In Landmark Ruling, EU Court Rejects Public Ownership Databases

By Koos Couvée

The Court of Justice of the European Union ruled Tuesday that unfettered public access to beneficial ownership information violates “fundamental rights,” potentially thwarting efforts by the bloc to combat the use of legal entities in financial crimes for years to come.

To tackle criminal abuse of legal entities, the EU’s Fifth Anti-Money Laundering Directive, which took effect in January 2020, requires the bloc’s 27 nations to establish public registers showing the true owners of companies domiciled in their jurisdictions. Several nations, including France and Luxembourg, maintain full-fledged public registers, while others, such as Hungary and Spain, are still in the process of setting them up.

But in an 11-page decision, the grand chamber of the Court of Justice, the bloc’s highest authority in matters of EU law, ruled that giving the general public access to the names and other identifying details of owners constitutes a “serious interference” with their right to privacy and protection of their personal data under the EU Charter on Fundamental Rights.

“In today’s judgment, the Court … holds that, in the light of the charter, the provision of the anti-money-laundering directive whereby member states must ensure that the information on the beneficial ownership of corporate and other legal entities incorporated within their territory is accessible in all cases to any member of the general public is invalid,” the court said in a statement accompanying the ruling.

Tuesday’s intervention by the court marks the latest instance in which European officials have been told to hit pause on AML reforms and reconsider their effect on privacy and data protection, and throws a major aspect of the EU’s broader campaign against money laundering, terrorist financing, corruption and other financial crimes into disarray.

EU nations will probably respond to the decision by walling off their ownership registries from the public temporarily, if not indefinitely, said Maira Martini, a policy analyst with Transparency International in Berlin.

“The decision is a blow to beneficial ownership transparency in Europe and abroad,” Martini said. “At a time when the need to track down dirty money is so plainly apparent, the court’s decision takes us back years.”


The Luxembourg District Court asked the Court of Justice to rule on the proportionality of public beneficial-ownership registers in 2020 after a local real estate company, Sovim SA, and the owner of another local firm, known only as “WM,” unsuccessfully petitioned the Luxembourg Business Registry to restrict access to their personal details.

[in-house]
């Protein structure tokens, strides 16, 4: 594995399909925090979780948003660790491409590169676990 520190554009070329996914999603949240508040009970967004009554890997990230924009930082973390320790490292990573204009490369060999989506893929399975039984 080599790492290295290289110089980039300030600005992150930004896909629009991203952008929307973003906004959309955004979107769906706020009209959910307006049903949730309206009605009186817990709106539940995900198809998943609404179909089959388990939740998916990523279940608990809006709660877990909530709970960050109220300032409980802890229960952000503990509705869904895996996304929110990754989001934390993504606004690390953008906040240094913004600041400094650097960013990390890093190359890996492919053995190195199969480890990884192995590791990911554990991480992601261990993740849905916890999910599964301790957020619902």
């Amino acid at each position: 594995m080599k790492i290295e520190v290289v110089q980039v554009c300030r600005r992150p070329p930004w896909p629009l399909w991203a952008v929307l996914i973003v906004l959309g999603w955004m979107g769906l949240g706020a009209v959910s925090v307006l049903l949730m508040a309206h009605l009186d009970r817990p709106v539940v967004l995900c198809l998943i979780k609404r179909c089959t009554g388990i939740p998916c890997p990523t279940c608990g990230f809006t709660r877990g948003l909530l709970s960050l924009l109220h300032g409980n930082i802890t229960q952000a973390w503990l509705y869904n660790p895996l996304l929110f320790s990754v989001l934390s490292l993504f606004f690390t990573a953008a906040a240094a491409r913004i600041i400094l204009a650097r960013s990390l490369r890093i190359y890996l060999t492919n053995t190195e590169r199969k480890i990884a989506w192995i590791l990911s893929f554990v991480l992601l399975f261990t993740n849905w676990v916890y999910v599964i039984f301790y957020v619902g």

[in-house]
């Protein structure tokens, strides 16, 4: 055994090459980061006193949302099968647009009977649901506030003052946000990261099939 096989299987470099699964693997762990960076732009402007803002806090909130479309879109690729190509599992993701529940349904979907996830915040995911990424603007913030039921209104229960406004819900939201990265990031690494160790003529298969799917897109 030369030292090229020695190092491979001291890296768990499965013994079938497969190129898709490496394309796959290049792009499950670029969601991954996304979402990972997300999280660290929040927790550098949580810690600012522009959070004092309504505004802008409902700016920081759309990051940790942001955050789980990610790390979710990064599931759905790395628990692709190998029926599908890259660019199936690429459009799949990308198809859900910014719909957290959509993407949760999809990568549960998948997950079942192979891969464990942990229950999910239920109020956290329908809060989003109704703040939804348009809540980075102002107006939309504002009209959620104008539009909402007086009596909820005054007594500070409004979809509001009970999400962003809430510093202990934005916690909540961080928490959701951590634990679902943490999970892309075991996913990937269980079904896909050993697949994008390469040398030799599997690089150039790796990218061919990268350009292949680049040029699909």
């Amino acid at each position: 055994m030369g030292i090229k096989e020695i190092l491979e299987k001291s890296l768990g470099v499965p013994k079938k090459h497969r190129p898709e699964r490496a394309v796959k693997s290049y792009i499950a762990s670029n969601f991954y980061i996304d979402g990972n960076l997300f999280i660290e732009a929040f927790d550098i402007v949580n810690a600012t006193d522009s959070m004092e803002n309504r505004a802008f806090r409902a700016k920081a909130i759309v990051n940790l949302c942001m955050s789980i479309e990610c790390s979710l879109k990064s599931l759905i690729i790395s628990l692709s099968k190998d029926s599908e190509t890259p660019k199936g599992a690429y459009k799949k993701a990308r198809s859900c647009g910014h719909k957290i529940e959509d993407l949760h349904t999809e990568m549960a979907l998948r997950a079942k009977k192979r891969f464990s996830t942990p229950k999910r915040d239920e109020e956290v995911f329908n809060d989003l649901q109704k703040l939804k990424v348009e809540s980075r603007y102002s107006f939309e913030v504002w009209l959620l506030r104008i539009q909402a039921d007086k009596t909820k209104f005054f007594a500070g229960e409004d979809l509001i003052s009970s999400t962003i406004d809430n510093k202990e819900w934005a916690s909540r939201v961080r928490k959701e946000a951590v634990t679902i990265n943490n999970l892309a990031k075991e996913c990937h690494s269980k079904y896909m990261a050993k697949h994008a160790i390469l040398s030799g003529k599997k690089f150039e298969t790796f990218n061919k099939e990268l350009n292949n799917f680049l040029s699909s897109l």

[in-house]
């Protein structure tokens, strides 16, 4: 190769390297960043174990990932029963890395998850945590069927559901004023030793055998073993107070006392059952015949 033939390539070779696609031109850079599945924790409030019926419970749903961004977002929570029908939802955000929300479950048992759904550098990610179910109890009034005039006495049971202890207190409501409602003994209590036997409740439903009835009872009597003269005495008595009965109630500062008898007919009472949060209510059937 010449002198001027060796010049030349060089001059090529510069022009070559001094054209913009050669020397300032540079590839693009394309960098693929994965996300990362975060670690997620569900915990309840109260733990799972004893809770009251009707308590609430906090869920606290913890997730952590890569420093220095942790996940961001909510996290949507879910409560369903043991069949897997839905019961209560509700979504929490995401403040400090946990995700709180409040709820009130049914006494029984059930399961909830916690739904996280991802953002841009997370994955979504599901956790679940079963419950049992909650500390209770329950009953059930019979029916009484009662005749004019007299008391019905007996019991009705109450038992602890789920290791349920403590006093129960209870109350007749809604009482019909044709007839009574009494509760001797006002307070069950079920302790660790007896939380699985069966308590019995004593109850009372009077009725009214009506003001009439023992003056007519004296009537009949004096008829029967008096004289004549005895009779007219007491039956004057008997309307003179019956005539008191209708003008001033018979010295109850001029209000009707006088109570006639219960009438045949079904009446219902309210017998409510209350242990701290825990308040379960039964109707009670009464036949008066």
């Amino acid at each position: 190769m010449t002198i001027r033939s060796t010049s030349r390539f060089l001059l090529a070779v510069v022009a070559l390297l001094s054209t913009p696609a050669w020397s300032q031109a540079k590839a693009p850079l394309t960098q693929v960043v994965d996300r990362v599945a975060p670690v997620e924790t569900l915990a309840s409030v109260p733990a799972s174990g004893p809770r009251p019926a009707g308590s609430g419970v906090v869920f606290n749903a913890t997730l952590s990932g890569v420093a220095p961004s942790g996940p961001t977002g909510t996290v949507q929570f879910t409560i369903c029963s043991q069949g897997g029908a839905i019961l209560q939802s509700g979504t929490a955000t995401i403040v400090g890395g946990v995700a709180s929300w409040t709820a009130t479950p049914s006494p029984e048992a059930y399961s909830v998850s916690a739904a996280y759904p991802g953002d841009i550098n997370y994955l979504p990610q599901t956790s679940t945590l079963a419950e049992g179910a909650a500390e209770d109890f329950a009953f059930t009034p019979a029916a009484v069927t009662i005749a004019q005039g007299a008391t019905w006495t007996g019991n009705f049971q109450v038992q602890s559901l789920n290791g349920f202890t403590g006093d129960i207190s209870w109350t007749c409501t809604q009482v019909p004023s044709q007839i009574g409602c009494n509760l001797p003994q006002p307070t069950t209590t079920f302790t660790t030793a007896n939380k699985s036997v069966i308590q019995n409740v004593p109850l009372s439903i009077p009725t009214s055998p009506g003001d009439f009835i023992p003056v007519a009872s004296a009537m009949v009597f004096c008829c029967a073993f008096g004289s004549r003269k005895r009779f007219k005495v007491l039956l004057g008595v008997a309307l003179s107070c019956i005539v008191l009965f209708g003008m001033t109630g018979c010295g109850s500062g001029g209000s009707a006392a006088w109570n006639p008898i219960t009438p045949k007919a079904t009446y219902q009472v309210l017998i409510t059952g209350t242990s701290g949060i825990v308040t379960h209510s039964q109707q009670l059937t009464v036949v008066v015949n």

The value of public access by that point had arguably already become apparent: in February 2021, Le Monde and other news outlets analyzed and used information scraped from Luxembourg’s registry to reveal that dozens of fraudsters, oligarchs and corrupt officials used legal entities formed in the Grand Duchy to move funds.

But public access grants “a potentially unlimited number of persons” insight into the “material and financial situation” of a company’s owners, and opens up the possibility of their personal information not only being “freely consulted, but also retained and disseminated,” the Court of Justice ruled.

While acknowledging the EU’s goal of combating financial crime via public registers, the EU court found that they interfere with the fundamental rights of owners by not limiting access to “what is strictly necessary nor proportionate to the objective pursued.”

They amount to a “considerably more serious interference” than registers that only national authorities have permission to access, according to the 15-judge panel, regardless of “any benefits” against illicit finance that public access may or may not yield.

The Fifth AML Directive allows EU nations to restrict access to ownership information in “exceptional circumstances” and require those seeking to obtain such data to set up online accounts, but the judges determined that those safeguards do not sufficiently protect owners of legal entities from misuse of their personal details.

Tuesday’s ruling may not close the book on public access entirely, however.

“The court disapproves of the broad grounds for public access as they are currently written,” said Andries Doets, an attorney with the Eurius law firm in Luxembourg. “How to solve this problem remains an open question—it probably requires emergency legislation at the EU and national level.”

National governments could foreseeably maintain public registers by restricting access to more entries, and in more circumstances, Doets said.

A spokesperson for the European Commission, which functions as the EU’s executive branch and authored the Fifth AML Directive, told in an email that officials would assess the impact of the judgment and work with lawmakers and the European Council to ensure full compliance with it.

Contact Koos Couvée at

Topics : Anti-money laundering , Know Your Customer
Source: European Union
Document Date: November 22, 2022